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September 15, 1997

Nascent technology could reduce push bandwidth

A small company is on the verge of receiving a U.S. patent for a new technology that can reduce by as much as 90 percent the bandwidth required for Internet push services.

The company, called Kangaroo, is based in Seattle and its technology is called Punch. (The term Punch distinguishes the new software from what two of the company's executives, David Campbell and Roland Faragher-Horwell, consider highly inefficient push software.)

Push technology, of course, is all the rage today. In a typical push scenario, information is sent across the Internet on a regular basis from a central server to hundreds or thousands of subscribers. The information ranges from broad subjects, such as daily news feeds, to data important only to a single company, such as internal engineering manuals that must be kept updated.

Problems arise due to the enormous bandwidth that push technologies can require when feeding data to thousands of end-users. If the PCs in a given subscriber base must poll a central server on a regular basis to see whether there is any new information, the number of packets needed to handle these requests can get very high. And most of today's push technologies require that an entirely new file be sent across the Internet, rather than sending only the few bytes that have changed since the last update.

Kangaroo's Punch technology is based on a completely different model. Until now, updating information from a central source relied on a star topology: A central server sends data out to each recipient in turn. Imagine the spokes radiating out from the hub of a wagon wheel: The server is at the center, and the clients are at the ends of the spokes.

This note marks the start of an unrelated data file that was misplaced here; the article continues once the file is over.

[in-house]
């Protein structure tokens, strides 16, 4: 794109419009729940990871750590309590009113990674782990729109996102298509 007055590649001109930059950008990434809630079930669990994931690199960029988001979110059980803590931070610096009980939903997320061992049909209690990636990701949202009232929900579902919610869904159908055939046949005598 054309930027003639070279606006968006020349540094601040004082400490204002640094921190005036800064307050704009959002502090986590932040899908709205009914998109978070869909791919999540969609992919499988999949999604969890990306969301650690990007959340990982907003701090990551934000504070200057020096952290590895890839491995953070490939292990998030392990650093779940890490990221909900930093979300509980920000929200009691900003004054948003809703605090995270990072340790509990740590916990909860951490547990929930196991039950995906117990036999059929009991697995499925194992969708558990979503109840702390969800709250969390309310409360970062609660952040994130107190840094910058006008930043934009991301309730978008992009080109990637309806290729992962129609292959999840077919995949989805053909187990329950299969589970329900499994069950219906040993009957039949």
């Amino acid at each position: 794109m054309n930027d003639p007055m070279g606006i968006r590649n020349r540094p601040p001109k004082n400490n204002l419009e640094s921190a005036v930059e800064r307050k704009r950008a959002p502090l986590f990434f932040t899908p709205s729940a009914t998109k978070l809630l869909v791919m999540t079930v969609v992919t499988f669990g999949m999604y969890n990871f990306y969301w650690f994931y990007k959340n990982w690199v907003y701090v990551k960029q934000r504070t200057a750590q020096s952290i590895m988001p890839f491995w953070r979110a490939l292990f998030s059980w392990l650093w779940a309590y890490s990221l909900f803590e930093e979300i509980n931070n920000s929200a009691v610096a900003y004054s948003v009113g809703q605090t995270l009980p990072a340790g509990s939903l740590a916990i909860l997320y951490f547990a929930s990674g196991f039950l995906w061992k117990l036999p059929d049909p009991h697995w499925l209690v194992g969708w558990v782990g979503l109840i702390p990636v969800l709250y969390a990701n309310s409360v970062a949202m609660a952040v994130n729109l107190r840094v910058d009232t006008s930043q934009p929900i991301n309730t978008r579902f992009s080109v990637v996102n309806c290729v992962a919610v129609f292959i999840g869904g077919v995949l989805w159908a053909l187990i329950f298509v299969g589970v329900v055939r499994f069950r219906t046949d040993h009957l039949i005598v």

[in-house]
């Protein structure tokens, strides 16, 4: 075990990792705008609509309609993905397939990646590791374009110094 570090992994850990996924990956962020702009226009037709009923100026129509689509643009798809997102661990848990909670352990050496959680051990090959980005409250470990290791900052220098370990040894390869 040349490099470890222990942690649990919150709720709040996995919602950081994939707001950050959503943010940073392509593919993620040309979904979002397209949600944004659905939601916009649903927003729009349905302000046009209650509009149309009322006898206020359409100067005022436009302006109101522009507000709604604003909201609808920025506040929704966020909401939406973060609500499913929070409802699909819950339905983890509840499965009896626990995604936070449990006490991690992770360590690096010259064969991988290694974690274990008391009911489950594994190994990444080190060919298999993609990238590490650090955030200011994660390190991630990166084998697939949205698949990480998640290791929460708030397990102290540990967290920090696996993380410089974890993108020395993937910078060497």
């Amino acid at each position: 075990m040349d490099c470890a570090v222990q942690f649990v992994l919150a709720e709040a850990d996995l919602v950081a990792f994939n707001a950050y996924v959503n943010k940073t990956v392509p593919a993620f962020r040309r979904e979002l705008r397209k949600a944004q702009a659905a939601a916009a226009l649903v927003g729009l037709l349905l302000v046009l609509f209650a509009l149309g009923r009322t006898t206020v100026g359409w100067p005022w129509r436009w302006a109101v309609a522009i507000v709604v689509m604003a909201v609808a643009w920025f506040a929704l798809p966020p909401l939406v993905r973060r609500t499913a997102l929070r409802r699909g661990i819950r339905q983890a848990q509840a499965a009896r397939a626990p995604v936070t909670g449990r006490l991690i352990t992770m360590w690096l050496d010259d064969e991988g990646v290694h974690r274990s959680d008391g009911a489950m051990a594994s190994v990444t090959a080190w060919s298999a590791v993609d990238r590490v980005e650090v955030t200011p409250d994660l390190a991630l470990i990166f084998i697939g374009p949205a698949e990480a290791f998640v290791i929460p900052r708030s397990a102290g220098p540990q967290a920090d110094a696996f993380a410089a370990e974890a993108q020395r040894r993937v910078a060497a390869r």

Instead of the inefficient star model, Punch distributes information by "osmosis." Once information is changed in an electronic document, each PC subscriber receives the new information and passes it along to other PCs in the same group.

Kangaroo's software identifies other PCs that are nearby (electronically speaking) and are also part of its "cohort." A server can send new information to any member of a cohort, and the recipient will send it along to other responsive members, which can be on a LAN or the Internet. The software sends a query to other cohort members the first time it is started each day. This start-up query is much less bandwidth-intensive than polling but keeps each client up to date.

On a network of Windows 95 PCs using Punch, a 1-byte change in a 500KB file is automatically communicated to other members of a cohort using only 46 bytes of data. Typical push software requires resending the entire file to communicate the same change.

Kangaroo's new technology can radically reduce the amount of bandwidth needed by companies to send updates to large numbers of end-users. Everything from corporate price lists to global news services can be updated by osmosis, rather than using time-consuming centralized distribution.

Kangaroo has been notified that its patent application has been allowed, the final step before actual issuance. The technology is not a shrink-wrapped product yet, but Kangaroo is working with VARs and software distributors to put it in everything from e-mail clients to database applications.

What little information is currently available on this technology may be found at You can't buy Punch software in a computer superstore today, but you'll be hearing much more about this breakthrough in the coming months.

Brian Livingston is the co-author of Windows 95 Secrets and four other Windows books (IDG Books). Send tips to or fax: (206) 282-1248.

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Copyright © 1997 by InfoWorld Publishing Company


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